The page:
Maybe not the greatest idea in November
The date: November 11, 2000
The opponent: Northwestern
The score: Iowa 27, #18 Northwestern 17
What the hell just happened? Here’s a question that even our Armani-wearing, Ferrari-driving, baked potato-worshiping compatriots from Northwestern cannot answer.
At 7-2, the Wildcats were tied atop the Big Ten with Purdue and only needed to beat 2-8 Iowa and a mediocre Illinois team to clinch a share of the conference title and earn a possible Rose Bowl berth in just Randy Walker’s second year. Piece of cake, right?
There was just one problem.
Make that two problems
You need to prove to a friend that Norm Parker was a great defensive coordinator (which begs the question, why are you hanging out with somebody who doesn’t think that)? Show them this game. Playing against a Northwestern squad that had scored 95 points in its previous two games and averaged more than 38 points per game, Parker kept the Wildcats off balance all game (the crappy November weather helped too).
When you watch the video below, look at how many times Zak Kustok fell victim to a coverage sack and while you’re at it, watch when Kustok gets sacked on blitzes. That’s right: blitzes. Even better: blitzes with Bob Sanders.
Iowa held Northwestern to just 378 yards of offense and sacked Kustok seven times in the game.
Of course, Wildcat fans will claim that this was all just a let-down game after Northwestern blew its proverbial load in a truly mind-blowing 54-51 shootout with Michigan a week earlier which produced this wonderful nugget from Sports Illustrated:
After the win, Northwestern students stormed the field and tried unsuccessfully to tear down a goalpost. "We need to get some of those students in the weight room," Wildcats coach Randy Walker joked to the Chicago Tribune
Claiming it was solely a let-down game by Northwestern, though, marginalizes just how strong Iowa (especially the defense) played in the contest.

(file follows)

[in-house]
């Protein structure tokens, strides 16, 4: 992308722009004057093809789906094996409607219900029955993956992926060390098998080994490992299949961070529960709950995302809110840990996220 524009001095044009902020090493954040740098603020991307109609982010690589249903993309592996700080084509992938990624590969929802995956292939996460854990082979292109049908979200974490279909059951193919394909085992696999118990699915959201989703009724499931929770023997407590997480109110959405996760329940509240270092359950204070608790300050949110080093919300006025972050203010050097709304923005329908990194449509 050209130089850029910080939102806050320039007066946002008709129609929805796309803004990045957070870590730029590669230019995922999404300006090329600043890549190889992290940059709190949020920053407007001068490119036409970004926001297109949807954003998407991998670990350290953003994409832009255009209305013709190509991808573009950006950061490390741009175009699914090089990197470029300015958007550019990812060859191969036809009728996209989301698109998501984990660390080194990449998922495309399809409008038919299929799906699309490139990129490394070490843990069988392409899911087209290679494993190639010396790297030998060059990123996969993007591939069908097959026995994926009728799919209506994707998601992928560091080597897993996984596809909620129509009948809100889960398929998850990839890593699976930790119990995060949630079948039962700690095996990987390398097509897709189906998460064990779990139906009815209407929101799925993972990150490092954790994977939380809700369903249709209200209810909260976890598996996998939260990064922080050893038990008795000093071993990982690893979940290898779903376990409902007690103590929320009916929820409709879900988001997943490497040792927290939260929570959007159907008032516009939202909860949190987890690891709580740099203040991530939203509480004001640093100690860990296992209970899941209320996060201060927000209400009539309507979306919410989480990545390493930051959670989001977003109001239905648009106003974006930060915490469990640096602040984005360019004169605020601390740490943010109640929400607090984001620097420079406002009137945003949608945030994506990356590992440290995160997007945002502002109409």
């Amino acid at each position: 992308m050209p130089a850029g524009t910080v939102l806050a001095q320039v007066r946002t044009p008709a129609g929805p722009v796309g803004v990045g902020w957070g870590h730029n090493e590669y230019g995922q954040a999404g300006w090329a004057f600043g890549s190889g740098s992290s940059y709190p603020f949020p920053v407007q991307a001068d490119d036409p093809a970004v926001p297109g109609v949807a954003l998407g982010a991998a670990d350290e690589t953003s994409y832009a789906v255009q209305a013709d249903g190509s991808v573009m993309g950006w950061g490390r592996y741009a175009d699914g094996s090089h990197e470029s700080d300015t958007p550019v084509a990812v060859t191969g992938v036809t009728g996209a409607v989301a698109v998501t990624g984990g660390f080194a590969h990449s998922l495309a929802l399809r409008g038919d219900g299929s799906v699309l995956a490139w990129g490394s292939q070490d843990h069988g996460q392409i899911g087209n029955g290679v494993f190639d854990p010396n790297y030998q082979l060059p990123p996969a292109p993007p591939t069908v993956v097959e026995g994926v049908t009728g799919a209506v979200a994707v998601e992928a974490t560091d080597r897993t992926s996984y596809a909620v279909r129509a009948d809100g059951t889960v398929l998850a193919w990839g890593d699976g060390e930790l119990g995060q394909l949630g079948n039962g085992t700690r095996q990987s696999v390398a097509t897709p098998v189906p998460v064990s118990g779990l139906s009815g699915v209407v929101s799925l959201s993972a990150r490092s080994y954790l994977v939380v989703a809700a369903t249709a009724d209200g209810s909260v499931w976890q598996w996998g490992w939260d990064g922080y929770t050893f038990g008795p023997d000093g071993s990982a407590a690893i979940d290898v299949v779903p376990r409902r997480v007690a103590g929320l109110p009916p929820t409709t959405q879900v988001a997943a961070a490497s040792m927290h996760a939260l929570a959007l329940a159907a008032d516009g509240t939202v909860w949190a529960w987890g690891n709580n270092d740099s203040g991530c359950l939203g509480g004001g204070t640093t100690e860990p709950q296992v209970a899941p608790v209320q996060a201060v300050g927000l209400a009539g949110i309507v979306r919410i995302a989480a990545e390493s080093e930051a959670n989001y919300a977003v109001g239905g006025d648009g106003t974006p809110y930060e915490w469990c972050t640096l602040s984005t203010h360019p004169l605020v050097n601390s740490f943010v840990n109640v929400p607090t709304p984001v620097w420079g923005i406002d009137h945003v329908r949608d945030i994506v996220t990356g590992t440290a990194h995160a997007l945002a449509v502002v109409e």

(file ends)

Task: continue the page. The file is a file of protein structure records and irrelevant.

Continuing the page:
The two teams traded field goals in the first quarter before Nate Kaeding kicked a second to make it 6-3. Iowa then put Northwestern on notice when Kahlil Hill caught a short pass from Kyle McCann, froze a Wildcat defender and then dove past the pylon for a touchdown which made it 13-3 at halftime.
Then in Iowa’s first possession of the second half, McCann fired deep to Kevin Kasper for a 42-yard touchdown that made it 20-3. Kustok answered for the Wildcats with a QB sneak, but Northwestern never got any closer as McCann scored on his own QB sneak to make it 27-10. Another Wildcat touchdown did little and Iowa had the win.
Heroes: The Iowa defense was fantastic. It took Wildcat running back Damien Anderson 31 carries to gain his 132 yards and Kustok attempted 45 passes for his 248 yards, this coming a week after Anderson rushed for 268 yards against a Michigan team that went 9-3 and Kustok passed for 322 yards. McCann, meanwhile, had a hand in all three of the Hawkeyes’ touchdowns with scoring passes to Hill (seven catches for 79 yards) and Kasper (five catches for 15 yards).
Important? If the double overtime victory over Penn State a week earlier did not prove it, this game did: fans could see a definite light at the end of the tunnel that was the dark ages of 1998-1999, and most of 2000 for that matter. The victory marked the first time since 1997 that Iowa had won back-to-back games (nearly three whole years!) and was probably the biggest proof of Ferentz' first two years that things were going to get better (and they did, very quickly). Just how excited were Iowa fans after the victory and just how dire were the times? This happened:
There possibly was alcohol involved
Storming the field after beating Northwestern? Yikes.
A/V: Courtesy of our buddy TheHawkeyeHistorian:
Personal memories: I was leaving, of all places, Chicago when this game took place and honestly didn’t pay any mind to the contest. That is, until we stopped at the oasis at DeKalb and I caught a glance of the score. We listened to the game the rest of the way home (and there might have been some excessive honking).